Survey: Cost savings key driver for government cloud adoption
The public sector is inching closer to a more widespread adoption of cloud computing, with cost savings cited as the greatest driver for state, local and federal governments, and governments around the world.
A new survey from auditing firm KPMG shows that more than 40 percent of government respondents globally say they are already testing or implementing cloud solutions, and nearly 30 percent are working on a cloud strategy.
A majority -- 76 percent -- said saving money is either important or very important. But nearly one-fifth said they didn’t expect to see much of change in their organization post-cloud adoption.
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As for what type of cloud environments governments are considering, private cloud topped the list (32 percent), followed by hybrid clouds (26 percent), public clouds (22 percent) and community clouds (16 percent).
Security was listed as the biggest concern by almost half (47 percent) of the 429 government executives and managers from 10 countries. Fifty-seven percent of U.S. respondents cited security. However, nearly 80 percent of the respondents said they would feel more at ease if cloud services were certified by a government body.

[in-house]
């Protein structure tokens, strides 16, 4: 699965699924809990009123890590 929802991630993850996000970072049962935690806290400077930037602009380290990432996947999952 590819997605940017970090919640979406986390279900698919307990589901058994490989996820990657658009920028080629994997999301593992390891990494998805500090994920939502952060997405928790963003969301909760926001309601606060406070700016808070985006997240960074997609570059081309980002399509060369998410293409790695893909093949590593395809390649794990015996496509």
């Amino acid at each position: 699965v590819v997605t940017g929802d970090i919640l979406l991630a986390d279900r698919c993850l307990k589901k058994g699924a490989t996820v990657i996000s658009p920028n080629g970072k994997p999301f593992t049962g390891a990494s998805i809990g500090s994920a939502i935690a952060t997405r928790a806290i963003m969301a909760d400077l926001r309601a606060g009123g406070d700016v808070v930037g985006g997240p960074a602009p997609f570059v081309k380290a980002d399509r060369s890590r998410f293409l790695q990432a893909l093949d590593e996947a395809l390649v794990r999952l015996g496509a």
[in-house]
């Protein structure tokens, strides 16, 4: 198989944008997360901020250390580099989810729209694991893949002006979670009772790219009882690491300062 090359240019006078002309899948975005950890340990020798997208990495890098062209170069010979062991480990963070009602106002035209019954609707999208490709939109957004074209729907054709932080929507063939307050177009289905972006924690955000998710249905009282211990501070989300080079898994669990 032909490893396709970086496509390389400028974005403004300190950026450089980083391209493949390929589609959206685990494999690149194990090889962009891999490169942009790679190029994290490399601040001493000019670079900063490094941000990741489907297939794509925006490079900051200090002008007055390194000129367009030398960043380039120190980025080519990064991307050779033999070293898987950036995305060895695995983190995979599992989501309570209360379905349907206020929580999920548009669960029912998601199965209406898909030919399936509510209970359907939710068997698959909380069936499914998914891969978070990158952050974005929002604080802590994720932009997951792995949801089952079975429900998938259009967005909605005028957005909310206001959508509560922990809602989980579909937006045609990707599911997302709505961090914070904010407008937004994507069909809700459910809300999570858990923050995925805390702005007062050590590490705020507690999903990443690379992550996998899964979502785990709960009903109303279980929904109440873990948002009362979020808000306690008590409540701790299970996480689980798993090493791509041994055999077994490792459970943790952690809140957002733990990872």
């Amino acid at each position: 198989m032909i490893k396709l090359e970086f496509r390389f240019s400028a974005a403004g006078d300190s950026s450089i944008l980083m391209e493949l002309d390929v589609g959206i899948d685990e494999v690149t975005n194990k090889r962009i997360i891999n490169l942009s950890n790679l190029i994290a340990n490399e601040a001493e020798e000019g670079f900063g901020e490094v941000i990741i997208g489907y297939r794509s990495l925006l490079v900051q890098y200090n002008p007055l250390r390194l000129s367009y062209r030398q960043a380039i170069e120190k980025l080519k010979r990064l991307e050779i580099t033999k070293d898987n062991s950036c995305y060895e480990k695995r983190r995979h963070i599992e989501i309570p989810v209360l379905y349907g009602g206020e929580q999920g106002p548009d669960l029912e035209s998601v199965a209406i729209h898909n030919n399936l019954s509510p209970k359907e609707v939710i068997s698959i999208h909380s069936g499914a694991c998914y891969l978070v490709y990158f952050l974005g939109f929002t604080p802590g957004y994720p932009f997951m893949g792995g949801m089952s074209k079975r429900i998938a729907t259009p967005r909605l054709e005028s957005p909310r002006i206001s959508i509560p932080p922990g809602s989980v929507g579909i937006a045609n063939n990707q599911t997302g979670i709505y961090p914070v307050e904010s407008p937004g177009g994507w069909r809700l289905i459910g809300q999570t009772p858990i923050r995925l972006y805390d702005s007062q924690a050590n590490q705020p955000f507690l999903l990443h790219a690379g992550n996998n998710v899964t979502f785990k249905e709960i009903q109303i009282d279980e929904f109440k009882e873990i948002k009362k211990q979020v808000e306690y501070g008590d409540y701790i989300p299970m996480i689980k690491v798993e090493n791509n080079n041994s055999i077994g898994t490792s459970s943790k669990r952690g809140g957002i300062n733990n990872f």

That type of certification and accreditation already exists in the U.S. In December 2011, U.S. CIO Steven VanRoekel announced the launch of the Federal Risk and Authorization Management Program – FedRAMP -- which provides agencies and vendors with security standards for cloud products and services.
Nearly 30 percent of the respondents said their organization’s CIO should spearhead the implementation and manage service performance of external cloud providers. A senior director or a government equivalent of an industry CEO was the second most popular choice (21 percent).
Camille Tuutti is a former FCW staff writer who covered federal oversight and the workforce.